Open-access resources and international trade

by Francis, Michael Peter

Abstract (Summary)
This thesis was concerned with one panicular, but important. aspect of the '-trade and the environment " debate: the inter-relationship beoveen international trade, trade policy. and renewable open-access resources such as fisheries. In order to develop rnodels for analysis. a standard (Gordon-Schaefer) mode1 of renewable resources is integrated into the general equilibrium Ricardian and Hecksclier-Ohlin international trade modeis. While such stylized models have limitations, they capture the propeny that the overesploitation of renewable resources lowers productivity of the resource-hanestinindustry relative to other industries reducing output despite increased effort -4 key finding of this thesis is that. although free trade and capital mobility is not optimal when resources are open access. this need not imply that restricted trade and capital mobility is better. at times. subsidized trade rnay be best. Three main cases are considered in the thesis First. second-best vade policy for a sniall open econorny is considerrd II is drrnonstratrd that welfare can be impro\.ed by a tariff in the case of a fish esponing country and a trade subsidy in the case of a tish irnponing country Second. capital mobility is allowed for and it is shown that a small open econorny can unambiguously gain from permining free capital mobility if it is capital scarce and fishing is labour intensive. The welfare effects of an unfettered capital outflow hou-ever. are ambiguous. Lastly. endogenous world prices are considered within the contest of a hVO-coUntr)' spccification. It is shown that when trade occurs between consenationist and open-access econornies there is always a trade policy that can improve welfare. ACIChJOW LEDGkîENT First and foremost 1 am especially grateful to mu thesis supervisor. Professor La- Schembri. not only for his valuable advice and guidance throughout the writing of this thesis, but also for his encouragement and dedication as a supenisor Thanks also goes to the thesis cornmittee members for their valuable comments and suggestions. In addition, 1 would like to especially thank other members of the econornics depanment Professors Steve Ferris and Xick Rowe who took time to carefully read drafts and provide useful and stimulatin- cornments and suggestions. The assistance of depanment staff. and thar of Ginette Hane in panicular. is also -ratef'ully acknowled~ed 1 ~~ould also like tn thank Professors Brian Erard. Fen Hampson. Aileen Thompson. and Stan Lher for their suppon and the esperience 1 receked as rheir research assistants Apan frorn academic suppon. the suppon of frirnds and farnily has been invaluable There are man'. people ro irhom 1 am indebted. but I would like to take this opponuniry to thank a feu in panicular to Beatricr. David and Anronio for countless letters. ro And' who has been so "accommodating". to Judy and Greg for the beer and burgers. to Steve and Ina for everything from a roof at times to chocolate mousse, to Neville and rny Grandfather for thrir constant care anu xppon. to Mum and Dad whose love estended thousands of miles made me feel that I had never really left home. and to Varuna for hcr love. suppon. stress management. and patience as 1 devoted time to writing and awy from all else. ro -ou al1 1 say thank you. pur suppon has made writing this acknodedgment possible. i\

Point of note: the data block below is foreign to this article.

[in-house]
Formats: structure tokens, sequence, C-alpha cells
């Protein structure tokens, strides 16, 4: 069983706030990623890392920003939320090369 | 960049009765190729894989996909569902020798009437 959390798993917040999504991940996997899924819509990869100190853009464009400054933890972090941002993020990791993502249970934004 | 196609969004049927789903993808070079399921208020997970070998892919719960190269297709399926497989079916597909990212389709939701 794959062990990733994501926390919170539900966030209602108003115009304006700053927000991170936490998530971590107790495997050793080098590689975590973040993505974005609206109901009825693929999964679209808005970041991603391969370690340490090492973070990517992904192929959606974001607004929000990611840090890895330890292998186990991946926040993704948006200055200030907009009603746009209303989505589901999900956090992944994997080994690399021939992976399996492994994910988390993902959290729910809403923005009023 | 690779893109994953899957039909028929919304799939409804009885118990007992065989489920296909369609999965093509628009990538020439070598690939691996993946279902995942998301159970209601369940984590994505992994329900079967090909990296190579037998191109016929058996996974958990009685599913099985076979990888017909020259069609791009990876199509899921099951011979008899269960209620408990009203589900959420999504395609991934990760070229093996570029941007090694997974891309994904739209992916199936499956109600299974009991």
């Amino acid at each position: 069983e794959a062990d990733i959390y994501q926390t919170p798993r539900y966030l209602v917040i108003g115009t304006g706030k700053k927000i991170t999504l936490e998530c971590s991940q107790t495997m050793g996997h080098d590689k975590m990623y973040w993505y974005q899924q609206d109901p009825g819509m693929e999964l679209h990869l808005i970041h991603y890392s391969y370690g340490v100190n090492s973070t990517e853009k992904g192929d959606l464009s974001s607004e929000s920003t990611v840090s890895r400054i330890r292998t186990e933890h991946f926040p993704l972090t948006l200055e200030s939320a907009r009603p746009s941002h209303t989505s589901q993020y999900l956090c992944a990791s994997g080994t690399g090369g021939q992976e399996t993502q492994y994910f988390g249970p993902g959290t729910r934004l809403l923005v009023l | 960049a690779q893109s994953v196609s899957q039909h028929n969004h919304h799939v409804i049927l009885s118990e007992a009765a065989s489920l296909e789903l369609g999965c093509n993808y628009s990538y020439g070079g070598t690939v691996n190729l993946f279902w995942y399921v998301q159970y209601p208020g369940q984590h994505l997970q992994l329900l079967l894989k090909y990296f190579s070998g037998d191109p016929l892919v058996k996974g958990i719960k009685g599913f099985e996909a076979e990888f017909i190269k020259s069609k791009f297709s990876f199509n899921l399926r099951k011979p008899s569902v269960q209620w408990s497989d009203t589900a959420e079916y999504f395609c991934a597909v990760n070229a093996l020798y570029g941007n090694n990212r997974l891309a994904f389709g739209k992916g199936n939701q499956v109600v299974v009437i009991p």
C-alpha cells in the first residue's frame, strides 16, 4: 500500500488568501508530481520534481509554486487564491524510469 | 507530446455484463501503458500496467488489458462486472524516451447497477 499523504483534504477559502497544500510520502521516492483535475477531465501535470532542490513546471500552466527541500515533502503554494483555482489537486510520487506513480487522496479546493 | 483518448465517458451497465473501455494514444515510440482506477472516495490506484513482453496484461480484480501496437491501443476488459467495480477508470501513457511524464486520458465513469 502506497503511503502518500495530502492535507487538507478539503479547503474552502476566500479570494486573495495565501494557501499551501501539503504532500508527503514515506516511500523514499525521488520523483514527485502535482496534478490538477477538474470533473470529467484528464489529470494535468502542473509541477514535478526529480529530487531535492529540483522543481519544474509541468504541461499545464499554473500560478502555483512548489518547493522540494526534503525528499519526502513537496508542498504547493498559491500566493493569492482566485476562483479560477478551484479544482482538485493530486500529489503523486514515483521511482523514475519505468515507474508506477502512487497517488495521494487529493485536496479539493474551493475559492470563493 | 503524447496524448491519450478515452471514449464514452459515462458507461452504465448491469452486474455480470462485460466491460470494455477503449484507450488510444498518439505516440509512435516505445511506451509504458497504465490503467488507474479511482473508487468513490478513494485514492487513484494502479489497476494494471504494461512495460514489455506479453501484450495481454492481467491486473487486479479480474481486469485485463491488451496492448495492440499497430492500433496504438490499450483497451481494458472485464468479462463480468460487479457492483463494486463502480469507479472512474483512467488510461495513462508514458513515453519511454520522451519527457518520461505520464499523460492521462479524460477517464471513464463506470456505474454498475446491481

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Source Type:Master's Thesis



Date of Publication:01/01/1999

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